in their behalf.
Communications in regard to teaching positions should be addressed to the Director of
the Teachers' Employment Bureau, College of Education, University of Florida, Gainesville.

DEMONSTRATION SCHOOL

The new Laboratory School will conduct a few demonstration classes in the first six
grades and kindergarten. Provision will be made for four groups: a kindergarten, com-
bined first and second grades, combined third and fourth grades, and combined fifth and
sixth grades. Application for enrollment should be sent to the director of the Laboratory
School as soon as possible, since the number who may be accommodated is limited.








BULLETIN OF THE UNIVERSITY SUMMER TERM


SHORT COURSE FOR WOMEN'S ORGANIZATIONS

A short course on "college leadership" sponsored by the state organizations of women's
clubs will be held the week of June 25-30 in the P. K. Yonge Laboratory School Building.
The main topic for study will be "The Essentials of the New Era". Its purpose is to co-
ordinate the voluntary efforts of women's organizations with the events of the present time.
The Florida Federation of Women's Clubs, the Florida Federation of Business and Pro-
fessional Women's Clubs, the Florida organization of American Legion Auxiliaries, and
the Florida Parent-Teacher Association have expressed intentions to take part in the course.
Other organizations of similar nature are also expected to have representation in the dis-
cussion.
This course will be under the immediate direction of Mrs. Elizabeth Skinner Jackson,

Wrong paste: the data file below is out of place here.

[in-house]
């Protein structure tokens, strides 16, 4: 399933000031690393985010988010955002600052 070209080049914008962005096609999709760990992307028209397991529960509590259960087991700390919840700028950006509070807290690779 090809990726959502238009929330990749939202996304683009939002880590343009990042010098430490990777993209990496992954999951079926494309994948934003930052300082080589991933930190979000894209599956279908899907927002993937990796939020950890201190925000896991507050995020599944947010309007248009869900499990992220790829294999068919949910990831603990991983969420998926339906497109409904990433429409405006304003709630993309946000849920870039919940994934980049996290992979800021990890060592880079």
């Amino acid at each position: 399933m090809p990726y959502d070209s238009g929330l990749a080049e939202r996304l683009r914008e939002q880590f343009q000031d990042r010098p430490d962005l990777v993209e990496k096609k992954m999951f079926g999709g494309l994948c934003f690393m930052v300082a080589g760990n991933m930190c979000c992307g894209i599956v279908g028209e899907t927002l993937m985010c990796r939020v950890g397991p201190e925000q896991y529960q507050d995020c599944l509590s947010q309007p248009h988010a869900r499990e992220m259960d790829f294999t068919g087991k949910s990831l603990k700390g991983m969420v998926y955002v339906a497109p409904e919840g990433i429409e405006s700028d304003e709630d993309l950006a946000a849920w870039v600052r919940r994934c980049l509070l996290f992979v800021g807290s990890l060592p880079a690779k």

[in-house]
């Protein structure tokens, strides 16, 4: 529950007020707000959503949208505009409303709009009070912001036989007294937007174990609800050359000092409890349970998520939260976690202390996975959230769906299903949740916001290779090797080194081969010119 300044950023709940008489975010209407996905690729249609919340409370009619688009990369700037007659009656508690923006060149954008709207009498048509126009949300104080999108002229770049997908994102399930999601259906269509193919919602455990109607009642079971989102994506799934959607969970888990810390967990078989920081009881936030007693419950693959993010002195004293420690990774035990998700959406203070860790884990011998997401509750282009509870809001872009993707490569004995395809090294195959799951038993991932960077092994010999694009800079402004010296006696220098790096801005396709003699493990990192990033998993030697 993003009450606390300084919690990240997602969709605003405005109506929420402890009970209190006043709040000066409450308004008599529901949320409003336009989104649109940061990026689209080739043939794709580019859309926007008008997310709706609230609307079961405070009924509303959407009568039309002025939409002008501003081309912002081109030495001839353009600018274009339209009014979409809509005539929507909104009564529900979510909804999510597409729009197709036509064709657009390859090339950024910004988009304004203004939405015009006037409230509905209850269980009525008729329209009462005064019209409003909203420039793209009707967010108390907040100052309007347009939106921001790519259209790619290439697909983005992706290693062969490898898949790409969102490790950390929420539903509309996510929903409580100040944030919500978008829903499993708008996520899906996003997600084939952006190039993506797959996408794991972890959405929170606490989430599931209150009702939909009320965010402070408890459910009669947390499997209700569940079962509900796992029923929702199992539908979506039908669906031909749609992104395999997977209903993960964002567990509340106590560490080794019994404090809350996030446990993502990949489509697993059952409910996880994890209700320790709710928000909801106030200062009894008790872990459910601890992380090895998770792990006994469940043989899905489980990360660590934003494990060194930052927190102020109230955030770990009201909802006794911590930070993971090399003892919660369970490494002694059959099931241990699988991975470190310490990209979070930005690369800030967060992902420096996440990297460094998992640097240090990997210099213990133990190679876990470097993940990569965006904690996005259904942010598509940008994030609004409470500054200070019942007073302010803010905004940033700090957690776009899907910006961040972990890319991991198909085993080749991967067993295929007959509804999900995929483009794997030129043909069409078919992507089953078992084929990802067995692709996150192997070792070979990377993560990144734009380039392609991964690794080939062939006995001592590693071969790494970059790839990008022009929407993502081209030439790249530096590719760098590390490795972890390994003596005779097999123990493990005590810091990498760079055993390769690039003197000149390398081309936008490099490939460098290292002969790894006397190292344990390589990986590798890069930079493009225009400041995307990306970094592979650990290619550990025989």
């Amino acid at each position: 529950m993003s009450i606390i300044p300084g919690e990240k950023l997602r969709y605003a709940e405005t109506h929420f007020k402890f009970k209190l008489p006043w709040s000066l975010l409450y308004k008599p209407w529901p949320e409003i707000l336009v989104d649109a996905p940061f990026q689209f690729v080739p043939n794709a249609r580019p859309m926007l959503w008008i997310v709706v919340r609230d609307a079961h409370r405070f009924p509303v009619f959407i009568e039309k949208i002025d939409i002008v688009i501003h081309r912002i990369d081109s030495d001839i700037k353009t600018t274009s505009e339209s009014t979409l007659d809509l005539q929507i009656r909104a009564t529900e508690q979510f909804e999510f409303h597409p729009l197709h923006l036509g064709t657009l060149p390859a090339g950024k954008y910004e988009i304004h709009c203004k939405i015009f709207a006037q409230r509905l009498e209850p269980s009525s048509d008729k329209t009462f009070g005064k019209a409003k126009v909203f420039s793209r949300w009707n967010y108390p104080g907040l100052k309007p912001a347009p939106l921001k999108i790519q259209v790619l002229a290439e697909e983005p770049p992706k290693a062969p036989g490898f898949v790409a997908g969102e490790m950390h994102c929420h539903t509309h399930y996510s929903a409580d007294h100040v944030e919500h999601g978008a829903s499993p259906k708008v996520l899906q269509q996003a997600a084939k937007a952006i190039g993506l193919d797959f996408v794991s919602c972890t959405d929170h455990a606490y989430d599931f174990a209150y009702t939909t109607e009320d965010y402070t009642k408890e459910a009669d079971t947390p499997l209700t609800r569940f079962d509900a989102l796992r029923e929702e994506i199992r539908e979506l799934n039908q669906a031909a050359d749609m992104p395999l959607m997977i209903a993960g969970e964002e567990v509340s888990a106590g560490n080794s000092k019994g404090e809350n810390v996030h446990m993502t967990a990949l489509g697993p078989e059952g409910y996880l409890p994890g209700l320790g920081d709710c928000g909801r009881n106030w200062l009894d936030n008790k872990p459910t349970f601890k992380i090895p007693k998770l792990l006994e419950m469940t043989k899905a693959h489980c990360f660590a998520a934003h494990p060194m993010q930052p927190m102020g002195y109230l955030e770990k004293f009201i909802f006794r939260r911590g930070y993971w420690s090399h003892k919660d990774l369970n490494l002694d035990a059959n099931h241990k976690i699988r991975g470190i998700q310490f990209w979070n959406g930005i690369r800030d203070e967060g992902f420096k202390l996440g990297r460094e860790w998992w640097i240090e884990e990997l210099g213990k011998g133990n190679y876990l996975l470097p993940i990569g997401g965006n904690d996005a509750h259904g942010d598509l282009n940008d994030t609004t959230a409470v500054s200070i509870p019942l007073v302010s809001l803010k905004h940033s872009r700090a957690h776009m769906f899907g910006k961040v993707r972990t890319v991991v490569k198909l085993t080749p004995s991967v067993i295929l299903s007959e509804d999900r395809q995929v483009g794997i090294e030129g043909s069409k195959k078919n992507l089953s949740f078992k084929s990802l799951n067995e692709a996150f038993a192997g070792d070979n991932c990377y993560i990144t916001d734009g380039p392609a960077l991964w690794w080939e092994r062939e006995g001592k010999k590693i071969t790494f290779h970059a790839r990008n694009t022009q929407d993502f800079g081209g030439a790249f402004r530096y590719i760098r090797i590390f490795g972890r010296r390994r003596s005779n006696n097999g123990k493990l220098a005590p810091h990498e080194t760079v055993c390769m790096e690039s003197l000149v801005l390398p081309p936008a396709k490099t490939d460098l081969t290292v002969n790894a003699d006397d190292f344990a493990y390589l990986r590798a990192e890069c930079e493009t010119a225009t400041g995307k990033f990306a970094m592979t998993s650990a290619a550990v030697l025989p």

Dean of Women. For information, address communications either to Mrs. Jackson, Hotel
Hillsboro, Tampa, Florida, or to Director of the Summer Term, University of Florida.

THE UNIT COURSE FOR TEACHERS OF TRADES AND INDUSTRIES

A special short unit course for teachers of trades and industries will be given during
the Summer Term. Exact dates will be announced later. The nature of the work will be
as follows:
1. Job analysis: discovering teaching content
2. Arrangement of teaching content:
(a) as to learning difficulty
(b) as to production difficulty
3. Lesson planning
4. Teaching the lesson
For further information write to Mr. C. 0. Holley, State Supervisor of Trade and
Industrial Education, Tallahassee, Florida, or to the Director of the Summer Term, Uni-
versity of Florida.

STATE CONVENTION FUTURE FARMERS OF AMERICA

The sixth annual State Convention of the Florida Association, Future Farmers of
America, will be held at the University of Florida on June 4, 5, and 6. The membership
of the Future Farmer organization is made up of boys who are studying vocational agri-
culture in our public schools.
The objectives of this organization as set up in the Constitution are:
1. To promote vocational education in agriculture in the public schools of the United States.
2. To create more interest in the intelligent choice of farming occupations.